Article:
My old law school charged me (and all of the other transfers who had registered for the following semester's classes) $250.
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Messages - Lascar
« on: June 23, 2008, 07:52:03 PM »
Early this year. Congratulations.
« on: June 03, 2008, 09:57:50 AM »
Up to a few hundred.
Send it along with a short note that the official transcript will be shortly to follow.
The only time you will waste is the time it takes to address an envelope, place a stamp, and walk to the mailbox.
It really can't hurt.
It's not that bad. I promise. And though a very few employers were skeptical, most were curious about the process.
If you were top 2% and remain so, you will likely be accepted into other T14's as well, and you will not have problems finding a job.
I should apologize for my skepticism is advance. I find the recounting of your OCI experience to be entirely unbelievable. I transferred from a T2 to a T14, and I, like most of the rest of my transfer class, was able to secure a position at a "prestigious" firm.
I accepted a spot at a V30 that I picked mainly on the strength of practice area and its reputation for a positive atmosphere, but transfer classmates of mine were able to line up spots at the firms of their choosing. The experience of our class overall is reflected by the transfers in the class of '08, who nearly without exception, were able line up "biglaw" jobs if they wished. I simply find it inconceivable that you could go through two on campus interviewing periods at a T15 and fail to land a job. I also want to be sure that all of the readers of this board know that this is aberrational.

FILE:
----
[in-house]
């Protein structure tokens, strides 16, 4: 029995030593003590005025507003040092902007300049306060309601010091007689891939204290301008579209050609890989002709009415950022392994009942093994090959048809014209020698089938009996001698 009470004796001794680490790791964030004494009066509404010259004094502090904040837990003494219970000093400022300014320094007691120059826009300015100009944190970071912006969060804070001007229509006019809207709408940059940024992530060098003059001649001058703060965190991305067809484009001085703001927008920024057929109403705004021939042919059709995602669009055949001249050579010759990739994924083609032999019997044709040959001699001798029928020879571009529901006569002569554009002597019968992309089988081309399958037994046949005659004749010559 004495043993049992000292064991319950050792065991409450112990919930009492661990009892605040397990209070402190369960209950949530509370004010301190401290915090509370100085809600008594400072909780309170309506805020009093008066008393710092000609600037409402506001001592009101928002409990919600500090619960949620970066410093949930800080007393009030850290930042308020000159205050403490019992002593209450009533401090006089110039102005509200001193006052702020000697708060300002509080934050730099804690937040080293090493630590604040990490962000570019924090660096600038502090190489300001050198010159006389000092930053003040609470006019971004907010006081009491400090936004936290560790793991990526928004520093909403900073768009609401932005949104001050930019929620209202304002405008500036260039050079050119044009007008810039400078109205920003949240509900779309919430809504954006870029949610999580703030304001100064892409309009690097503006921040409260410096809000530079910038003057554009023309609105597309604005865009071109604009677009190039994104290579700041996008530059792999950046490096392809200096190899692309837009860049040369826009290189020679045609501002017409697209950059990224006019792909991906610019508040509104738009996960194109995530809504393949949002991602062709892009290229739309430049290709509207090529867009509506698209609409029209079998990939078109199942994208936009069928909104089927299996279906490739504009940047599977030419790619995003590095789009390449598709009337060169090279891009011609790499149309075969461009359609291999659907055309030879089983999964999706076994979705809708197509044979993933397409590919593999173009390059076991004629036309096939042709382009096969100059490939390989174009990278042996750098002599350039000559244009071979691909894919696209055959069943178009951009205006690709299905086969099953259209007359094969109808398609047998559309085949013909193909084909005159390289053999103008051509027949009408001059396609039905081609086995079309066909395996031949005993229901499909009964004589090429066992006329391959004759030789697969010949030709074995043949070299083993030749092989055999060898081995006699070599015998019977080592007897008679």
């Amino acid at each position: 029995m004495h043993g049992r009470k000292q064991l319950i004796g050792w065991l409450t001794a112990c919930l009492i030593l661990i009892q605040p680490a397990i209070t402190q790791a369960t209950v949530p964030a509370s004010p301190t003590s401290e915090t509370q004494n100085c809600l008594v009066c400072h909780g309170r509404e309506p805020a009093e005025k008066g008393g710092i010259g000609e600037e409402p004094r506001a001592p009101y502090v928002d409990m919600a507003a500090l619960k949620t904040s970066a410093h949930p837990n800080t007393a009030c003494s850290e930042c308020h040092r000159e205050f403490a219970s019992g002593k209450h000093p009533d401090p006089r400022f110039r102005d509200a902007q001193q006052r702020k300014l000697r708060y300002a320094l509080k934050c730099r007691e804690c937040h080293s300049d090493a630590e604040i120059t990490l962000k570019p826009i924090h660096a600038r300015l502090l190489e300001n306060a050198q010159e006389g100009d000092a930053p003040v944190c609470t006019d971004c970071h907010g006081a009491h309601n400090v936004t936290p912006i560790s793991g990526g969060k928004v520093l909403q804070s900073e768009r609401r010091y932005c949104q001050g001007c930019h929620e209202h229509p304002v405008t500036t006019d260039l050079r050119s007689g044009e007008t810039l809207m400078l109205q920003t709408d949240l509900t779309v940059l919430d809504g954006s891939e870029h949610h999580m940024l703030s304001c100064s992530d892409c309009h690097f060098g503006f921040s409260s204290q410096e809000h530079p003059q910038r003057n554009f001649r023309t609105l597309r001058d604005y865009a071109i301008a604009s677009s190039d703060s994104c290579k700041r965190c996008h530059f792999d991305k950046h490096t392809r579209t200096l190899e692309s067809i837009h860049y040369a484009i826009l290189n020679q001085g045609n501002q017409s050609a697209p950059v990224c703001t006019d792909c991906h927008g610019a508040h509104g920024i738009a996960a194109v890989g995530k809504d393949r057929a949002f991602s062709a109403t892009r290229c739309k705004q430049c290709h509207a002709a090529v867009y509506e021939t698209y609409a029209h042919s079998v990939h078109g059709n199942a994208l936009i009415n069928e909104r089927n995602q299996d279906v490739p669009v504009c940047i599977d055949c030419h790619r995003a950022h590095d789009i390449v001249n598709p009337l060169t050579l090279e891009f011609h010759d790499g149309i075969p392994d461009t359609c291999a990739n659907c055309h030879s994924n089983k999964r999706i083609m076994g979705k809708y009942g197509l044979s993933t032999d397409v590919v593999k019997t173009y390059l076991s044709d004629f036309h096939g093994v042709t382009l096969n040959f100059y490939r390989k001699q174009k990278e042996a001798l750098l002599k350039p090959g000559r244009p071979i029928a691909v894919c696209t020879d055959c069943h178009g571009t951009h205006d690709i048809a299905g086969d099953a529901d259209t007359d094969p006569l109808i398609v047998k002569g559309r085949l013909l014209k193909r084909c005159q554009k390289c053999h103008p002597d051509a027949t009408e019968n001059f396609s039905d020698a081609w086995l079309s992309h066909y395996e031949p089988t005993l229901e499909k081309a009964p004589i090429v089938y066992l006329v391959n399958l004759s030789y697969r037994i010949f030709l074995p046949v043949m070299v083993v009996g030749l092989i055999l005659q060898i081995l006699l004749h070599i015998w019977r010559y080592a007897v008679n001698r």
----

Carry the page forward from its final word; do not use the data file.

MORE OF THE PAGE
During the OCI process, some employers did seem prejudiced against transfer students, but this was offset by the larger number of interviewers who expressed real curiousity about the process. For the most part employers were, 1) interested in hearing about the process, how I decided to transfer, and how I liked my new school, 2) impressed I did so well at my previous school to merit consideration at the T14, and 3) respected that I had the initiative to pack up and move schools for the better opporutnities at my new one. Perhaps there was a small disadvantage when being judged against students who had completed their 1L year at the T14, but if nothing else, being transfer helped to set one apart from the crowd.
Moreover, transferring is becoming increasingly common, so I find your claim that the firms had no basis on which to judge you to be a real stretch. Plus, could your career services office really have been so clueless as to recommend that you contact your old school. I mean, c'mon. This is simply all too much to swallow.